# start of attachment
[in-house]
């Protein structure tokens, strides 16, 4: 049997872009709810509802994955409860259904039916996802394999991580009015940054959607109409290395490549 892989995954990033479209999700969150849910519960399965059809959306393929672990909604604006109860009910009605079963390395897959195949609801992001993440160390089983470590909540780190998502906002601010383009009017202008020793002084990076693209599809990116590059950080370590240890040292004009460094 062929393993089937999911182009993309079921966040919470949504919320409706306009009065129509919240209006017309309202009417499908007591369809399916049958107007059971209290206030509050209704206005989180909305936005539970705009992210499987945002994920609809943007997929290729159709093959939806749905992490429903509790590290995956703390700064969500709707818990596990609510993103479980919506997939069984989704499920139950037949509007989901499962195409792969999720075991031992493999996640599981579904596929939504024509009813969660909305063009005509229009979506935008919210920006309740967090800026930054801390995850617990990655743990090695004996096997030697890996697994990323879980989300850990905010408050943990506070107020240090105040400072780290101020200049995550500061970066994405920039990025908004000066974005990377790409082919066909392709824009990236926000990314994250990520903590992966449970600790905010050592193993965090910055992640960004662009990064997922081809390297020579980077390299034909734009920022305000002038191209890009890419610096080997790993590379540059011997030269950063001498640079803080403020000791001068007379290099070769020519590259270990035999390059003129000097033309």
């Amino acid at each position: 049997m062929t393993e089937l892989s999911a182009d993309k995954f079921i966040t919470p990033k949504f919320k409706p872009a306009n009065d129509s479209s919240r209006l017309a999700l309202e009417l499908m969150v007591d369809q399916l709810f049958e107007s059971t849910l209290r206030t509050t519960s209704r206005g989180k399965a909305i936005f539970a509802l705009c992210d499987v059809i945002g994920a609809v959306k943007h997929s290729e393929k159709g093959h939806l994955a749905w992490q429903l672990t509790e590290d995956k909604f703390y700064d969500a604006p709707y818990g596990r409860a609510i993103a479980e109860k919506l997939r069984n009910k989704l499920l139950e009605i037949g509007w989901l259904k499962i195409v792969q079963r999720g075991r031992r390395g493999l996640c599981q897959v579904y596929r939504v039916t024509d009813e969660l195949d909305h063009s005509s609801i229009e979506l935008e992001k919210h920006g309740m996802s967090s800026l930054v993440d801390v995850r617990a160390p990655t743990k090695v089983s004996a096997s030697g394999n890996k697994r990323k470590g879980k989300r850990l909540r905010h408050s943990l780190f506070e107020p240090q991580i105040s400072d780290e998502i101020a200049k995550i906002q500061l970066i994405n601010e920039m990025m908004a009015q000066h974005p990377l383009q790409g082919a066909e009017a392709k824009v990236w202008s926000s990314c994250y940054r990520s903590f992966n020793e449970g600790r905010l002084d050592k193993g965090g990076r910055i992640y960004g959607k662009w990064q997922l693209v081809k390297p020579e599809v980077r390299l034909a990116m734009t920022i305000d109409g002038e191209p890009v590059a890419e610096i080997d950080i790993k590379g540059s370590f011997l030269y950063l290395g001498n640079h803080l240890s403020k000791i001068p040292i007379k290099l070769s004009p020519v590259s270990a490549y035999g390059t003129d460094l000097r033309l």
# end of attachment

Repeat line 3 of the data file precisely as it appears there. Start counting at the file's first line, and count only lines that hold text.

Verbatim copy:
């Amino acid at each position: 049997m062929t393993e089937l892989s999911a182009d993309k995954f079921i966040t919470p990033k949504f919320k409706p872009a306009n009065d129509s479209s919240r209006l017309a999700l309202e009417l499908m969150v007591d369809q399916l709810f049958e107007s059971t849910l209290r206030t509050t519960s209704r206005g989180k399965a909305i936005f539970a509802l705009c992210d499987v059809i945002g994920a609809v959306k943007h997929s290729e393929k159709g093959h939806l994955a749905w992490q429903l672990t509790e590290d995956k909604f703390y700064d969500a604006p709707y818990g596990r409860a609510i993103a479980e109860k919506l997939r069984n009910k989704l499920l139950e009605i037949g509007w989901l259904k499962i195409v792969q079963r999720g075991r031992r390395g493999l996640c599981q897959v579904y596929r939504v039916t024509d009813e969660l195949d909305h063009s005509s609801i229009e979506l935008e992001k919210h920006g309740m996802s967090s800026l930054v993440d801390v995850r617990a160390p990655t743990k090695v089983s004996a096997s030697g394999n890996k697994r990323k470590g879980k989300r850990l909540r905010h408050s943990l780190f506070e107020p240090q991580i105040s400072d780290e998502i101020a200049k995550i906002q500061l970066i994405n601010e920039m990025m908004a009015q000066h974005p990377l383009q790409g082919a066909e009017a392709k824009v990236w202008s926000s990314c994250y940054r990520s903590f992966n020793e449970g600790r905010l002084d050592k193993g965090g990076r910055i992640y960004g959607k662009w990064q997922l693209v081809k390297p020579e599809v980077r390299l034909a990116m734009t920022i305000d109409g002038e191209p890009v590059a890419e610096i080997d950080i790993k590379g540059s370590f011997l030269y950063l290395g001498n640079h803080l240890s403020k000791i001068p040292i007379k290099l070769s004009p020519v590259s270990a490549y035999g390059t003129d460094l000097r033309l």